The four characteristics of the Christian Church are:
1. one - one body and one spirit 2. holy - on purpose from God 3. catholic - universal and complete 4. apostolic - originated from Jesus' apostles
quote:While specific doctrines, based on both tradition and different interpretations of the Bible, distinguish one Church or denomination from another, largely explaining why there are so many different ones, the Four Marks, when defined the same way, represent a summary of what historically have been considered the most important affirmations of the Christian faith.
The whole intent of the creed is to claim the true god and the way to heaven through it. I'm not interested in the bible here - just the creed.
Not really. It was an ecumenical council, which means there were multiple groups with different beliefs participating. The intent was to get down to the basic important stuff that everyone found agreeable rather than outline the one true way that things should be.
And for most of the history all four of those characteristics were not in evidence. First there was the Holy Roman Empire that was neither Holy or Roman and one body and one spirit as long as Charlemagne was alive but then various Italian bodies and spirits until Otto was crowned.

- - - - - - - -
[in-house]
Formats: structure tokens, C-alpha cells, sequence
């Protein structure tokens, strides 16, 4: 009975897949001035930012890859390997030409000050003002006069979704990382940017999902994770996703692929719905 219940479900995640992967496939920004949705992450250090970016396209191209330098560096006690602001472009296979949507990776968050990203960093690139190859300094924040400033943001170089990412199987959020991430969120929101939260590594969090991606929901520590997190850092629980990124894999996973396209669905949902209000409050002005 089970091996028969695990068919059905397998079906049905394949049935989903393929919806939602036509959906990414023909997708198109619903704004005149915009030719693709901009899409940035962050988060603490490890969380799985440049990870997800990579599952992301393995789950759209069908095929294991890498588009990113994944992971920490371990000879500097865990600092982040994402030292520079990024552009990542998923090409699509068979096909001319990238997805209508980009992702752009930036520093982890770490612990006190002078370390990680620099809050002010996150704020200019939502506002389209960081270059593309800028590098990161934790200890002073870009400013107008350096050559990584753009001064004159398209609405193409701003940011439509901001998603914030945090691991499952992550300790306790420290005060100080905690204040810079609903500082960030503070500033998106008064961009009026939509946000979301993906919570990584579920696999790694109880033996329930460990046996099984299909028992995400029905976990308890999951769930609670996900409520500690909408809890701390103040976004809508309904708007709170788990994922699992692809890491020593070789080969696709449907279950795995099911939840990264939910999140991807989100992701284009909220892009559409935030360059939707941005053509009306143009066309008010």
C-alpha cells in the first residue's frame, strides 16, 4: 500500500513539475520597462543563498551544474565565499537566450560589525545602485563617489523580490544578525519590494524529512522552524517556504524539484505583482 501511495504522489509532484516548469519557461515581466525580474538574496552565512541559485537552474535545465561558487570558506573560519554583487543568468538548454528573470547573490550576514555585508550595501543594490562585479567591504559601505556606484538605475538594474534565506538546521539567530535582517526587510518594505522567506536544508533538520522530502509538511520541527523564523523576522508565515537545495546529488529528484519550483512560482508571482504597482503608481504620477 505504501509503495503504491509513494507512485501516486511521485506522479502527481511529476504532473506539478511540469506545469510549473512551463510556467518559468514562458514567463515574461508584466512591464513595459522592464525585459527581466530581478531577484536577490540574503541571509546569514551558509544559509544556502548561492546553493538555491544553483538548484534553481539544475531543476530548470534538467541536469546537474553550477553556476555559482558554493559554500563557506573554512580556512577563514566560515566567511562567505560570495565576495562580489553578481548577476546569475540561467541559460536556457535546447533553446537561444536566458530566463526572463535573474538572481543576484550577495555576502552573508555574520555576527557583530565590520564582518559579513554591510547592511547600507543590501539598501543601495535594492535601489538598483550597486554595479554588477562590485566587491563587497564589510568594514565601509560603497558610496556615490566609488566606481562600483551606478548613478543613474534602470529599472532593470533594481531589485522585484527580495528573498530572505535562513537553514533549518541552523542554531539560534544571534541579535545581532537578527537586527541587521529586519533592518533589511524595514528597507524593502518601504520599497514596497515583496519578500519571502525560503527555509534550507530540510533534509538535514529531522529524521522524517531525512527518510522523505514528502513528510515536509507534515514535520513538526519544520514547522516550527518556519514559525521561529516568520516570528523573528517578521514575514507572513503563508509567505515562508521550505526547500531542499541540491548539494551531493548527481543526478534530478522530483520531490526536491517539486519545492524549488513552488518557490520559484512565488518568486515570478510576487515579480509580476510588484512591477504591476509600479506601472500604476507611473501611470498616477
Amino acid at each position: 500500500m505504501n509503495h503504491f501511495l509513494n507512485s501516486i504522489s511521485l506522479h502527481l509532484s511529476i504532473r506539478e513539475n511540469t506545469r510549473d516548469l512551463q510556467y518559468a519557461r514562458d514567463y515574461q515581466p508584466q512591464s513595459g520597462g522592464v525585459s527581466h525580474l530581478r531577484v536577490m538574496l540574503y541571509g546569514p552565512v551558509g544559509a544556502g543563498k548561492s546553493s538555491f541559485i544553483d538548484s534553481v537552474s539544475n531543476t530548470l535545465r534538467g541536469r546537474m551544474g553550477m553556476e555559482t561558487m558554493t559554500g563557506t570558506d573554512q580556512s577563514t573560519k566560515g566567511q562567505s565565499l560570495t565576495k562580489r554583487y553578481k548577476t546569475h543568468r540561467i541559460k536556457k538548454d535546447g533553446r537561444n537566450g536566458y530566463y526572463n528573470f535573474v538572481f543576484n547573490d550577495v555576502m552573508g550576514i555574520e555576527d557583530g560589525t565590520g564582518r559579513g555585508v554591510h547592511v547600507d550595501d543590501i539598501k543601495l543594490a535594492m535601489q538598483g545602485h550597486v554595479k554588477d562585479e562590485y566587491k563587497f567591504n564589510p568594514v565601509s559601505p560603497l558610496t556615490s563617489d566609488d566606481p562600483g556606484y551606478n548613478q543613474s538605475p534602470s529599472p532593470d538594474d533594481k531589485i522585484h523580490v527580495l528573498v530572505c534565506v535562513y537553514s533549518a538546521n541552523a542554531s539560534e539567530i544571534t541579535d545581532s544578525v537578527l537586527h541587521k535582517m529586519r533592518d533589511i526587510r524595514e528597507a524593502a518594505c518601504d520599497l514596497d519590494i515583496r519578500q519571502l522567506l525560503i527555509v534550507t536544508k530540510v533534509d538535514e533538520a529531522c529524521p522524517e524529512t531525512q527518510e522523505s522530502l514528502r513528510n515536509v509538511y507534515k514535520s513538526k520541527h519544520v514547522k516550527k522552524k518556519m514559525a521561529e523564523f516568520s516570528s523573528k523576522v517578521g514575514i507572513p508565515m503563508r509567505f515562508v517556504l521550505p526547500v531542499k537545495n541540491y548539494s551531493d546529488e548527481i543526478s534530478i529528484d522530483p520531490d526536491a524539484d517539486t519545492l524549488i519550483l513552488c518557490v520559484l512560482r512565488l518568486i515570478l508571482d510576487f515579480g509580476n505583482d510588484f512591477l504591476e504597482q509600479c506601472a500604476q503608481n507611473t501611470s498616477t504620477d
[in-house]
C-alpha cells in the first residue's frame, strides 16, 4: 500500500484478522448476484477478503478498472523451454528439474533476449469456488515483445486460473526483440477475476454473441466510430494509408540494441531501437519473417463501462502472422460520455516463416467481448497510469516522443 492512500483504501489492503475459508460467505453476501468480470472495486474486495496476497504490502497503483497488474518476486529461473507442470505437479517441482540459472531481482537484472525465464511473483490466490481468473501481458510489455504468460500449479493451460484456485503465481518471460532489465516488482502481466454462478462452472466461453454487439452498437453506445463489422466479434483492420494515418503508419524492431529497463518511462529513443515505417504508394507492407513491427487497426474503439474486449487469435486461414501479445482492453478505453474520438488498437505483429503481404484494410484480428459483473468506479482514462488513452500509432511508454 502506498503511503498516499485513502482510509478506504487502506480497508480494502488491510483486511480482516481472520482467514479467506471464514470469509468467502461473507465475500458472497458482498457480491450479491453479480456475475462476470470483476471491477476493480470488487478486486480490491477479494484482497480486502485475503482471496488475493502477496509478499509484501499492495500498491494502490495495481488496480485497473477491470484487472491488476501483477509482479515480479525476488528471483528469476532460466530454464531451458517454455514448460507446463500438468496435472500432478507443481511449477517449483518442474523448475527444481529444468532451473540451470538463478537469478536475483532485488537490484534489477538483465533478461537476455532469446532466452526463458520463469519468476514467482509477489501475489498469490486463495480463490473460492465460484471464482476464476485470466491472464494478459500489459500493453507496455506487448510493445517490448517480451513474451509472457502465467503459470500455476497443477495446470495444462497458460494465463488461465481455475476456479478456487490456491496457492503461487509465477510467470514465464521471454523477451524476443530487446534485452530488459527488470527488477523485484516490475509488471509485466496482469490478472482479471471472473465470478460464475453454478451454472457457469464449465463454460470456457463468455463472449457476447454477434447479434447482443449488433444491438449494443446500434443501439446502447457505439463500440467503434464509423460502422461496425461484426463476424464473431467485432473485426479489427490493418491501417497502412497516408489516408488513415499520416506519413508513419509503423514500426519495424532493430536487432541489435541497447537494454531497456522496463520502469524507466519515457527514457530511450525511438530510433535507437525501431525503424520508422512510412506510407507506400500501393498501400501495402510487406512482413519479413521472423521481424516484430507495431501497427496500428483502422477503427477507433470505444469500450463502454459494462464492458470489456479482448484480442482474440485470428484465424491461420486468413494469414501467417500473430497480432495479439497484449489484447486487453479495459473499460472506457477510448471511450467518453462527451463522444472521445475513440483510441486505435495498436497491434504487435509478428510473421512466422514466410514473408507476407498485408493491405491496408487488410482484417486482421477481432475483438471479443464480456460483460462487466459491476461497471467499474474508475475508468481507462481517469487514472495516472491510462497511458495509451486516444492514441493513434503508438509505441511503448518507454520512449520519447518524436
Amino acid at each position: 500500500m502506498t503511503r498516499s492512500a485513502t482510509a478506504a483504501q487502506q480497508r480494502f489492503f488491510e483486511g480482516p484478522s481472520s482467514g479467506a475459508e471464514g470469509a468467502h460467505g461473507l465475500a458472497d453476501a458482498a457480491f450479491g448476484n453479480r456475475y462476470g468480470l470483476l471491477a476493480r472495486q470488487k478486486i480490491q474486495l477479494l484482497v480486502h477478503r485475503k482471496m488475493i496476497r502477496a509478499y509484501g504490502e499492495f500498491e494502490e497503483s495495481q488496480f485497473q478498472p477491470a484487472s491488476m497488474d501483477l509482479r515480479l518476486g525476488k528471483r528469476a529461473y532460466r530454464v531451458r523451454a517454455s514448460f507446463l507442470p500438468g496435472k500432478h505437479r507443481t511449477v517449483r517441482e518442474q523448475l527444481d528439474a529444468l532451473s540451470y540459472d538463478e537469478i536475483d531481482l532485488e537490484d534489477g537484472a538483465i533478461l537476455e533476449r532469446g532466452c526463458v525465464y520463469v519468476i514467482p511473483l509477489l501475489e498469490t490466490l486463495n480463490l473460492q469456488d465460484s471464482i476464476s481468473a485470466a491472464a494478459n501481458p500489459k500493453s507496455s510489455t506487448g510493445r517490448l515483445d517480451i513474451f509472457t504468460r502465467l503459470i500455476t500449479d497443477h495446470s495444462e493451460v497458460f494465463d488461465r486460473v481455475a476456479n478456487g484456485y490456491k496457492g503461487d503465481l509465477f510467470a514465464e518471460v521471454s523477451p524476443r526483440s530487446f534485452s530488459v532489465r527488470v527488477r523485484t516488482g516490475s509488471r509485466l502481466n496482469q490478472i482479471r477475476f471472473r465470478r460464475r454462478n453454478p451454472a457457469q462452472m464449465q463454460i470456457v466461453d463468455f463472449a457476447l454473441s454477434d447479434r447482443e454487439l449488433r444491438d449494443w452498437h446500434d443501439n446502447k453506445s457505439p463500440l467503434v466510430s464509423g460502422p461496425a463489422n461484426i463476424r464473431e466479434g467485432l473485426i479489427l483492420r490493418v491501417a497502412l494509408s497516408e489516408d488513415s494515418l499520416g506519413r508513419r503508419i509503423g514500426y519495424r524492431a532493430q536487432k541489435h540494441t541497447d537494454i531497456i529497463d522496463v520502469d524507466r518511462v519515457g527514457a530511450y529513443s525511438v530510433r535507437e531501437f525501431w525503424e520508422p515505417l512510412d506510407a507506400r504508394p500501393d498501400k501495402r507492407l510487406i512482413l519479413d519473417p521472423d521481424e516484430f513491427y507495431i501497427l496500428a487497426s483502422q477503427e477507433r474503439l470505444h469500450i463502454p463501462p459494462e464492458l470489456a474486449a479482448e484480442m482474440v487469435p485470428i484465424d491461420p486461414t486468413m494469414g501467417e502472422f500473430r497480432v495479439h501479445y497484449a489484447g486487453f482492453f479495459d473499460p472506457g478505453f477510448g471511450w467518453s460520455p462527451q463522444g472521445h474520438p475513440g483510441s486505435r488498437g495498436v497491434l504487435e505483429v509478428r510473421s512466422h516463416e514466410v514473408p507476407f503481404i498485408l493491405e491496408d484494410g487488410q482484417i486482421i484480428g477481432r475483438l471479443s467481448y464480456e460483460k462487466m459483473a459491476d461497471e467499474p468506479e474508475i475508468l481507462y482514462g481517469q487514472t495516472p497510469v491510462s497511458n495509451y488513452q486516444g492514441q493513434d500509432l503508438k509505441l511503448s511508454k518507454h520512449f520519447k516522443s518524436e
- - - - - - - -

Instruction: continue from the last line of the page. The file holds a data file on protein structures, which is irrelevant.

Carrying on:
By 1054 the first of the Great Schisms led to the creation of the Roman Catholic Church and the Greek Orthodox Church with all ties between the two severed.
Then there was the Avignon Papacies when the Throne of Peter and papacy were in Avignon instead of Rome. That lasted for seven popes IIRC.
Then there was the Western Schism when the College of Cardinals elected multiple simultaneous Popes with three different men all claiming to be the legitimate pope.
And then came the Reformation and Henry.
And onward and upward to the thousands of bodies today.
As I understand it, the belief statement in the creed is claiming that all of that falls under one umbrella of "The Christian ChurchTM", or something like that.
In fact today the vast majority of Christian sects are not Apostolic but rather claim the legitimacy of being "called".
I still laugh at one protestant in particular responding to me pointing out that Jesus said that Peter would be the rock of his church, and that the church today descends from that through apostolic succession, with claiming that the Bible was really talking about Peter's faith as being the rock of the church and the apostolic succession had nothing to do with being a true christian today.
I don't remember exactly, but that's where I bowed out. Seems anything can be spun to fit that narrative.